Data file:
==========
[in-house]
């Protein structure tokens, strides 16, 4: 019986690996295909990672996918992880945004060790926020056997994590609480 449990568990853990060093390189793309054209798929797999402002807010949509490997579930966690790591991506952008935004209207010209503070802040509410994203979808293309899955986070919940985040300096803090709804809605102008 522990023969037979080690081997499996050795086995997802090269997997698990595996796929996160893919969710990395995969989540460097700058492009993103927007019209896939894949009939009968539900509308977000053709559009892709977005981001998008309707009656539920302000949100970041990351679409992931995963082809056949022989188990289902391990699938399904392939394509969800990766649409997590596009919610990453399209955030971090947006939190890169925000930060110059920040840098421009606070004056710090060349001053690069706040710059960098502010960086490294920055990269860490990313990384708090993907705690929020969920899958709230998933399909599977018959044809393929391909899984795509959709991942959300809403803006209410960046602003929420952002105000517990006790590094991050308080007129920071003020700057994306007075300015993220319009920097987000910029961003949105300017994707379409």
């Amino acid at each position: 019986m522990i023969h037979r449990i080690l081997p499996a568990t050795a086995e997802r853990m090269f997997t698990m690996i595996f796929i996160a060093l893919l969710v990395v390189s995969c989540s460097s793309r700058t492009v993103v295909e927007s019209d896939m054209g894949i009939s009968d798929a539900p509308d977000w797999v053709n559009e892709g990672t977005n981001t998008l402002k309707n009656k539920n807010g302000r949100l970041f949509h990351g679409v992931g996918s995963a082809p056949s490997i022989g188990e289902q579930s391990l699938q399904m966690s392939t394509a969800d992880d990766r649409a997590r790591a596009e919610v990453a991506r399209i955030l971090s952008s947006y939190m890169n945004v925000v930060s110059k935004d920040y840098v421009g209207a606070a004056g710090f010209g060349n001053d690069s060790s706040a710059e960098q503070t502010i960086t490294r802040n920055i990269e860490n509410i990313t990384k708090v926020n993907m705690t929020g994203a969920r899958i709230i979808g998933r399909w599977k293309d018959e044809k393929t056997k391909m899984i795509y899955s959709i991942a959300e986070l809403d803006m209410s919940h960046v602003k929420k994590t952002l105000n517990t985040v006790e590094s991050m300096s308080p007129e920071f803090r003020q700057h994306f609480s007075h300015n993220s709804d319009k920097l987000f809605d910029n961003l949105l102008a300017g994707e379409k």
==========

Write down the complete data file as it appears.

[in-house]
């Protein structure tokens, strides 16, 4: 019986690996295909990672996918992880945004060790926020056997994590609480 449990568990853990060093390189793309054209798929797999402002807010949509490997579930966690790591991506952008935004209207010209503070802040509410994203979808293309899955986070919940985040300096803090709804809605102008 522990023969037979080690081997499996050795086995997802090269997997698990595996796929996160893919969710990395995969989540460097700058492009993103927007019209896939894949009939009968539900509308977000053709559009892709977005981001998008309707009656539920302000949100970041990351679409992931995963082809056949022989188990289902391990699938399904392939394509969800990766649409997590596009919610990453399209955030971090947006939190890169925000930060110059920040840098421009606070004056710090060349001053690069706040710059960098502010960086490294920055990269860490990313990384708090993907705690929020969920899958709230998933399909599977018959044809393929391909899984795509959709991942959300809403803006209410960046602003929420952002105000517990006790590094991050308080007129920071003020700057994306007075300015993220319009920097987000910029961003949105300017994707379409």
């Amino acid at each position: 019986m522990i023969h037979r449990i080690l081997p499996a568990t050795a086995e997802r853990m090269f997997t698990m690996i595996f796929i996160a060093l893919l969710v990395v390189s995969c989540s460097s793309r700058t492009v993103v295909e927007s019209d896939m054209g894949i009939s009968d798929a539900p509308d977000w797999v053709n559009e892709g990672t977005n981001t998008l402002k309707n009656k539920n807010g302000r949100l970041f949509h990351g679409v992931g996918s995963a082809p056949s490997i022989g188990e289902q579930s391990l699938q399904m966690s392939t394509a969800d992880d990766r649409a997590r790591a596009e919610v990453a991506r399209i955030l971090s952008s947006y939190m890169n945004v925000v930060s110059k935004d920040y840098v421009g209207a606070a004056g710090f010209g060349n001053d690069s060790s706040a710059e960098q503070t502010i960086t490294r802040n920055i990269e860490n509410i990313t990384k708090v926020n993907m705690t929020g994203a969920r899958i709230i979808g998933r399909w599977k293309d018959e044809k393929t056997k391909m899984i795509y899955s959709i991942a959300e986070l809403d803006m209410s919940h960046v602003k929420k994590t952002l105000n517990t985040v006790e590094s991050m300096s308080p007129e920071f803090r003020q700057h994306f609480s007075h300015n993220s709804d319009k920097l987000f809605d910029n961003l949105l102008a300017g994707e379409k």